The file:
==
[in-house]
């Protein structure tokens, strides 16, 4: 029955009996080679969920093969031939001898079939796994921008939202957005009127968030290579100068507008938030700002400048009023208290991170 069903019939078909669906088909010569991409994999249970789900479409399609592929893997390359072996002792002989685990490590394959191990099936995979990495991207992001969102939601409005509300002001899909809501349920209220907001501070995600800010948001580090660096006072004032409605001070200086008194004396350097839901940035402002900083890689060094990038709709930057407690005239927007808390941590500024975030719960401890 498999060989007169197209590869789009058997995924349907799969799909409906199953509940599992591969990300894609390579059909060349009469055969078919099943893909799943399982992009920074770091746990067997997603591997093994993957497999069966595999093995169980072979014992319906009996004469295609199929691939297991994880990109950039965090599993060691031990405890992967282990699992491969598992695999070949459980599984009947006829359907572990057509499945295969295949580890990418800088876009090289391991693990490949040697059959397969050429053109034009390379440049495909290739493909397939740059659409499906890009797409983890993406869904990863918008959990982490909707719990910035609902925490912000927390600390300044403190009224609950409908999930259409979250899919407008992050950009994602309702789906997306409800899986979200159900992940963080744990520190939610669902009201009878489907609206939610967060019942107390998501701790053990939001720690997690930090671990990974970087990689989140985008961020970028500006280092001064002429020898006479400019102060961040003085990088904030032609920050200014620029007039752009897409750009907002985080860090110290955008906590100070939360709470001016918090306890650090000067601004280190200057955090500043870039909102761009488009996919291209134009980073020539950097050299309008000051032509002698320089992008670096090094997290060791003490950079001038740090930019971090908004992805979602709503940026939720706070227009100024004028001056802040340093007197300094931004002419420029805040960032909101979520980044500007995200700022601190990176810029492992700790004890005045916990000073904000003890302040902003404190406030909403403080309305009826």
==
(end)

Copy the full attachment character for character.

[in-house]
């Protein structure tokens, strides 16, 4: 029955009996080679969920093969031939001898079939796994921008939202957005009127968030290579100068507008938030700002400048009023208290991170 069903019939078909669906088909010569991409994999249970789900479409399609592929893997390359072996002792002989685990490590394959191990099936995979990495991207992001969102939601409005509300002001899909809501349920209220907001501070995600800010948001580090660096006072004032409605001070200086008194004396350097839901940035402002900083890689060094990038709709930057407690005239927007808390941590500024975030719960401890 498999060989007169197209590869789009058997995924349907799969799909409906199953509940599992591969990300894609390579059909060349009469055969078919099943893909799943399982992009920074770091746990067997997603591997093994993957497999069966595999093995169980072979014992319906009996004469295609199929691939297991994880990109950039965090599993060691031990405890992967282990699992491969598992695999070949459980599984009947006829359907572990057509499945295969295949580890990418800088876009090289391991693990490949040697059959397969050429053109034009390379440049495909290739493909397939740059659409499906890009797409983890993406869904990863918008959990982490909707719990910035609902925490912000927390600390300044403190009224609950409908999930259409979250899919407008992050950009994602309702789906997306409800899986979200159900992940963080744990520190939610669902009201009878489907609206939610967060019942107390998501701790053990939001720690997690930090671990990974970087990689989140985008961020970028500006280092001064002429020898006479400019102060961040003085990088904030032609920050200014620029007039752009897409750009907002985080860090110290955008906590100070939360709470001016918090306890650090000067601004280190200057955090500043870039909102761009488009996919291209134009980073020539950097050299309008000051032509002698320089992008670096090094997290060791003490950079001038740090930019971090908004992805979602709503940026939720706070227009100024004028001056802040340093007197300094931004002419420029805040960032909101979520980044500007995200700022601190990176810029492992700790004890005045916990000073904000003890302040902003404190406030909403403080309305009826």